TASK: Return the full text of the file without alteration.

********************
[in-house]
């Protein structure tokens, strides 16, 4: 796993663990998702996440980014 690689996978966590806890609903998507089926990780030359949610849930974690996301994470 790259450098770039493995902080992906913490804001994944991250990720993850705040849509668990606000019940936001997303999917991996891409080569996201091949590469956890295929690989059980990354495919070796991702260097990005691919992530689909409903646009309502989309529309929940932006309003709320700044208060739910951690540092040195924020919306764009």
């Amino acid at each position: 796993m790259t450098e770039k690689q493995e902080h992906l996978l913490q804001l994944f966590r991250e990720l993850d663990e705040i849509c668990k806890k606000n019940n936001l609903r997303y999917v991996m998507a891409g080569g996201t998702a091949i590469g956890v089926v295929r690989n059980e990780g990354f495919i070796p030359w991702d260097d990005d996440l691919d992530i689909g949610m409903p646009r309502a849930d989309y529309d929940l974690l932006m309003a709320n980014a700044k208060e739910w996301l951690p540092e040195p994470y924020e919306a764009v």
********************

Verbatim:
[in-house]
């Protein structure tokens, strides 16, 4: 796993663990998702996440980014 690689996978966590806890609903998507089926990780030359949610849930974690996301994470 790259450098770039493995902080992906913490804001994944991250990720993850705040849509668990606000019940936001997303999917991996891409080569996201091949590469956890295929690989059980990354495919070796991702260097990005691919992530689909409903646009309502989309529309929940932006309003709320700044208060739910951690540092040195924020919306764009």
């Amino acid at each position: 796993m790259t450098e770039k690689q493995e902080h992906l996978l913490q804001l994944f966590r991250e990720l993850d663990e705040i849509c668990k806890k606000n019940n936001l609903r997303y999917v991996m998507a891409g080569g996201t998702a091949i590469g956890v089926v295929r690989n059980e990780g990354f495919i070796p030359w991702d260097d990005d996440l691919d992530i689909g949610m409903p646009r309502a849930d989309y529309d929940l974690l932006m309003a709320n980014a700044k208060e739910w996301l951690p540092e040195p994470y924020e919306a764009v």